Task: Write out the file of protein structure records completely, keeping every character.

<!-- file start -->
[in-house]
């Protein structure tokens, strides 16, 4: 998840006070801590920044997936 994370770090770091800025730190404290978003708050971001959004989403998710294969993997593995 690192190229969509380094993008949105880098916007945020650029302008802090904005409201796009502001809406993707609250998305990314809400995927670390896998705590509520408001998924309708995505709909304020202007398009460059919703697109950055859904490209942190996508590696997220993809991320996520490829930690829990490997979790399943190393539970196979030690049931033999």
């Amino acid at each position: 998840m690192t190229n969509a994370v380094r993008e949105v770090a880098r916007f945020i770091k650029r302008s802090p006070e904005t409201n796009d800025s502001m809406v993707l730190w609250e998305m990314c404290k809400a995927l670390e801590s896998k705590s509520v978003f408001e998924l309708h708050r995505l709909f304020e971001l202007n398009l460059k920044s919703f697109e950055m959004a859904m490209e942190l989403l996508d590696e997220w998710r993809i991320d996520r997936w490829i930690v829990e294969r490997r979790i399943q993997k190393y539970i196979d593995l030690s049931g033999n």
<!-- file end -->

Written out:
[in-house]
């Protein structure tokens, strides 16, 4: 998840006070801590920044997936 994370770090770091800025730190404290978003708050971001959004989403998710294969993997593995 690192190229969509380094993008949105880098916007945020650029302008802090904005409201796009502001809406993707609250998305990314809400995927670390896998705590509520408001998924309708995505709909304020202007398009460059919703697109950055859904490209942190996508590696997220993809991320996520490829930690829990490997979790399943190393539970196979030690049931033999």
């Amino acid at each position: 998840m690192t190229n969509a994370v380094r993008e949105v770090a880098r916007f945020i770091k650029r302008s802090p006070e904005t409201n796009d800025s502001m809406v993707l730190w609250e998305m990314c404290k809400a995927l670390e801590s896998k705590s509520v978003f408001e998924l309708h708050r995505l709909f304020e971001l202007n398009l460059k920044s919703f697109e950055m959004a859904m490209e942190l989403l996508d590696e997220w998710r993809i991320d996520r997936w490829i930690v829990e294969r490997r979790i399943q993997k190393y539970i196979d593995l030690s049931g033999n």